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Review- What Remains of Us @ Bristol Old Vic Theatre

The Korean War is often dubbed the ‘The Forgotten War’, for the lack of attention it received compared to more well-documented conflicts such as World War I and II and the Vietnam War.

By Milan Perera, Second Year English

The Korean War is often dubbed the ‘The Forgotten War’, for the lack of attention it received compared to more well-documented conflicts such as World War I and II and the Vietnam War. But there is nothing benign about this conflict, claiming the lives of some 5 million soldiers and civilians, the memory of the Korean War is still raw and poignant for many.

And even for those who survived the war, it has been no pleasure cruise; families have been torn apart on either side of the infamous Demilitarised Zone never to meet again. But for some, there were rare state-sponsored reunions on the North Korean side of the border.

‘What Remains of Us’ revolves around one such reunion where Sueng-Ki, a resident of Seoul travels to the other side of the border to be united with her long-lost father, Kwan-Suk, who she has not seen for 50 long years. She has only a vague recollection of him who left behind a family in the South when she was only three years old. The former solider assumed a new life in North Korea, started another family and moved on.

What can you say to your father who you have not seen for almost a lifetime? Where do you even begin? What remains of them that would still bind them through the sands of time?

The playwright David Lane has been able to capture the kaleidoscope of emotions exploded during this three-day meeting, ranging from exhilaration to resentment. The fabulously versatile director, Sita Calvert-Ennals paints a visually arresting and emotionally charged tableau to which the doyen thespians Jung Sun den Hollander and Kwong Loke add fresh hues with finesse.

As the father and daughter met the gaze of one another, it was an outpouring of sheer joy. They lock themselves into a tight hug for a long time as if to make up for those lost years. But things do not flow smoothly for them as things slide into uncharted territories. They argue. They trade insults. They cry and they laugh. It was an emotional roller coaster neither of them was prepared for.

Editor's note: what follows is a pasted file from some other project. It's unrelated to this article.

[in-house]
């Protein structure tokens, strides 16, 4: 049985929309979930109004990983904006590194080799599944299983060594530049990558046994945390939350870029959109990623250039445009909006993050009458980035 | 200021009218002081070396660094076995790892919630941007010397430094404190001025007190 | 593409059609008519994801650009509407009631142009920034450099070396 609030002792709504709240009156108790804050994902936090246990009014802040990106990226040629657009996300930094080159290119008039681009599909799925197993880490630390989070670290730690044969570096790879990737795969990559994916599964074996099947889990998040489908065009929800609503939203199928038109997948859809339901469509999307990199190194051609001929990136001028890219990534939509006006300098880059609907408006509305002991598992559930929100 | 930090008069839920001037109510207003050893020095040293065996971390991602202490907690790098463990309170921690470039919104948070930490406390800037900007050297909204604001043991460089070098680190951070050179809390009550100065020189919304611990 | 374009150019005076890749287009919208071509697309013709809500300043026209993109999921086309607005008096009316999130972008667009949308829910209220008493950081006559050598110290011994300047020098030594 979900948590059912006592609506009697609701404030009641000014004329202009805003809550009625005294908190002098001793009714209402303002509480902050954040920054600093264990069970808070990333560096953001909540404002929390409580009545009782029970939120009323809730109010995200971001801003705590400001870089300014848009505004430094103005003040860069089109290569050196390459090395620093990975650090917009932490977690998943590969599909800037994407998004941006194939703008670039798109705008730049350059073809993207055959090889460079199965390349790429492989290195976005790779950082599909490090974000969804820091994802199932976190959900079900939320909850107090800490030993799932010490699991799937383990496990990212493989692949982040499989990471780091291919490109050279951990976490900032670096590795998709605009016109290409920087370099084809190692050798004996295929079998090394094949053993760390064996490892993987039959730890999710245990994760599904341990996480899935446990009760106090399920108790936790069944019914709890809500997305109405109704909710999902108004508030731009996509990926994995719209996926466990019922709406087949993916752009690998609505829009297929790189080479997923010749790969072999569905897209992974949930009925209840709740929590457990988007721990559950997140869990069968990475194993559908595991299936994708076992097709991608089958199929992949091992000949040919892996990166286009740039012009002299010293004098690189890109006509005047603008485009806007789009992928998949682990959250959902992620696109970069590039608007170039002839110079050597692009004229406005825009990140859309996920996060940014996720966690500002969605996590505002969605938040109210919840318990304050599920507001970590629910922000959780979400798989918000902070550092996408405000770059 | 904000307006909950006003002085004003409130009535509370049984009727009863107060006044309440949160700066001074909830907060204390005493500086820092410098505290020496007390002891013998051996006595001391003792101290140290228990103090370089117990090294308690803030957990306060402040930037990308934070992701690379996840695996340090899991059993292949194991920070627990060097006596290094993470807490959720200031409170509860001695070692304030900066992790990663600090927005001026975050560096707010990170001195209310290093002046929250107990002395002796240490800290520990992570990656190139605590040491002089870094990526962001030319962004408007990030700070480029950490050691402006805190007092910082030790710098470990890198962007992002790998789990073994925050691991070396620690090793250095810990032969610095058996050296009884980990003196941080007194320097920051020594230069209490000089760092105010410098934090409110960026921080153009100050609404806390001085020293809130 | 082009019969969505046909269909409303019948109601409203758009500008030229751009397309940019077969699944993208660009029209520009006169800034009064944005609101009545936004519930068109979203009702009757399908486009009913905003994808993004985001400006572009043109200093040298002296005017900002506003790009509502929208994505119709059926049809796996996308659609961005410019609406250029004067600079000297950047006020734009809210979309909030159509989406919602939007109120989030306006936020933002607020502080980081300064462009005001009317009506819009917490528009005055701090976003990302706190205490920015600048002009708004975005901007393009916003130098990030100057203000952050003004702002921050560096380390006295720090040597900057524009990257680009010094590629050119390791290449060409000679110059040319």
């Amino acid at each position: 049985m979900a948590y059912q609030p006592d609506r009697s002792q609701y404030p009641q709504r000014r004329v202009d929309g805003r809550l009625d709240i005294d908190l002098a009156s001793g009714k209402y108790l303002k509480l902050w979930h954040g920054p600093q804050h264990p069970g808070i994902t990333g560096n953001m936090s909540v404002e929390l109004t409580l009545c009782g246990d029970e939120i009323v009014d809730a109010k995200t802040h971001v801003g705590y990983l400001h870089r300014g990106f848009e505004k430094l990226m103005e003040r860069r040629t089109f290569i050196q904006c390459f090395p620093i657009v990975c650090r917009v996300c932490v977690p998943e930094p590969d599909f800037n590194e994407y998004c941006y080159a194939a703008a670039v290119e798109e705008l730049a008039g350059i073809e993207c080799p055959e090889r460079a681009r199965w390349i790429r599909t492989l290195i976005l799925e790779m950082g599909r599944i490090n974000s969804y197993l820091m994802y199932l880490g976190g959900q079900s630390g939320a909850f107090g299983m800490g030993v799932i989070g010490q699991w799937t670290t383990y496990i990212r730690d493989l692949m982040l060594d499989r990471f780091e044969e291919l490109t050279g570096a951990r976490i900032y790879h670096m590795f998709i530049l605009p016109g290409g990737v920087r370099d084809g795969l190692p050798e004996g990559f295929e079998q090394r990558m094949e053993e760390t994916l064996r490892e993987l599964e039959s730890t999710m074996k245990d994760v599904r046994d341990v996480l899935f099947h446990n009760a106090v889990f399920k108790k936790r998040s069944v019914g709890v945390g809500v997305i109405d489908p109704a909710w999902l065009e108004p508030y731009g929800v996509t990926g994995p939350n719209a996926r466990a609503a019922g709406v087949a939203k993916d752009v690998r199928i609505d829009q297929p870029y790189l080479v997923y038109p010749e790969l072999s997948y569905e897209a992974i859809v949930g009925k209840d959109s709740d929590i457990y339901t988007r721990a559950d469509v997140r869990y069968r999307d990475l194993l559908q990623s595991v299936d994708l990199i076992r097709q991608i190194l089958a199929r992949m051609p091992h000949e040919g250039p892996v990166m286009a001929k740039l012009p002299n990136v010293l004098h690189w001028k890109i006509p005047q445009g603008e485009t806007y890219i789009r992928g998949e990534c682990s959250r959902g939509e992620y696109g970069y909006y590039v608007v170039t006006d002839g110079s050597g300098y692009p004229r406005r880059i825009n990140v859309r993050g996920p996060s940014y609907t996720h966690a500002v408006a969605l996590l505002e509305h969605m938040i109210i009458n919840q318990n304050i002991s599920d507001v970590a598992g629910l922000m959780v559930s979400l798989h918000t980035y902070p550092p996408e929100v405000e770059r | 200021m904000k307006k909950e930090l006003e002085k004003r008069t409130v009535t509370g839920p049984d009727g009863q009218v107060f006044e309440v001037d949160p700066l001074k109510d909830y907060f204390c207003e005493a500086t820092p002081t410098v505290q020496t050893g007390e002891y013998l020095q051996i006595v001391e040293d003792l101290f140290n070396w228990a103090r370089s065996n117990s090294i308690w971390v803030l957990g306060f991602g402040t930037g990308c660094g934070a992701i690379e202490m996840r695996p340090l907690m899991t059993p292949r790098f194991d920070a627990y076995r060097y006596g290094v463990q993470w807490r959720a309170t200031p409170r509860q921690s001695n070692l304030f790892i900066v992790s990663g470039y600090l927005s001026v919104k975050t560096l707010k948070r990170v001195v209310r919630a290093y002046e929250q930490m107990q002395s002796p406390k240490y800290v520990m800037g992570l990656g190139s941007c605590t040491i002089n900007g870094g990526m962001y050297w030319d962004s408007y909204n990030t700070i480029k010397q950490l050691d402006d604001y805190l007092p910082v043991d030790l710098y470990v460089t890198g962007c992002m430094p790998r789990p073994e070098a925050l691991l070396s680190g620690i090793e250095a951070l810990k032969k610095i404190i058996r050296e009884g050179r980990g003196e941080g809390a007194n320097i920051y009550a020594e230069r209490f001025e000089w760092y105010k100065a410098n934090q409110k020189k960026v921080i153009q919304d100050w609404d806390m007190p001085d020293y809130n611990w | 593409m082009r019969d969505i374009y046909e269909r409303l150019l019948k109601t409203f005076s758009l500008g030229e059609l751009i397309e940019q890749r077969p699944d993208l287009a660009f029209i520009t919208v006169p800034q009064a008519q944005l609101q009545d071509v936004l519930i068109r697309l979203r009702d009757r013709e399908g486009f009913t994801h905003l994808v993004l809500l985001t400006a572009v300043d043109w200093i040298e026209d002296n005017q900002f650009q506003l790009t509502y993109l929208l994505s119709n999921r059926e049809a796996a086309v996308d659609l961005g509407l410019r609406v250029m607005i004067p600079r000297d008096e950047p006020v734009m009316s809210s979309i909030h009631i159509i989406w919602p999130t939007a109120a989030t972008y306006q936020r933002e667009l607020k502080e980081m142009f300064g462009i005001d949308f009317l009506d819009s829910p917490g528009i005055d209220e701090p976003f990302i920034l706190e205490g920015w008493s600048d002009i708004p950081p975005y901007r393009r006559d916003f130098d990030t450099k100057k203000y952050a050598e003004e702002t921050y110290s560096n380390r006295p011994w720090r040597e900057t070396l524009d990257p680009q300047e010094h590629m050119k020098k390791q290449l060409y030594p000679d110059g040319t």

Jung Sun den Hollander and Kwong Loke perfectly capture the pathos of the occasion. The well-choreographed physical movements, the poignant dialogues, the minimalist set, and the engrossing lighting form a vibrant theatrical spectacle which was further embellished with stirring incidental music by Duncan Speakman and Jae-Moon Lee. The set by Lulu Tam was slick and sophisticated with a banquet table that cleaves in two and a digital clock that dictates the proceedings.

It was a cathartic moment for both daughter and father who have been strangers to one another. Being flanked by military personal in plain clothes (not present in the set physically) and a CCTV camera, Kwan Suk is unable to channel his true emotions as he would have liked to as they needed to be filtered through a prism of Party Propaganda. He incessantly sings praises of the Dear Leader on how he has brought prosperity and peace to the blessed land of North Korea while deriding Seung-Ki for being a stooge of the imperialist America.  This manifests how politics has seared into our very existence, a politics that would impede us from even mending broken family ties.

When Seung-Ki refused to say ‘goodbye’ to her father, clinging to him with teary eyes as they bid farewell, there were many a glistened eye in the audience when the curtain call beckoned, a testament to the stellar quality of the production.

Featured Image: Kirsten McTernan

‘What Remains of Us’ runs from 3 - 12 of March at Bristol Old Vic Theatre. A slick, visceral and heartfelt production not to be missed.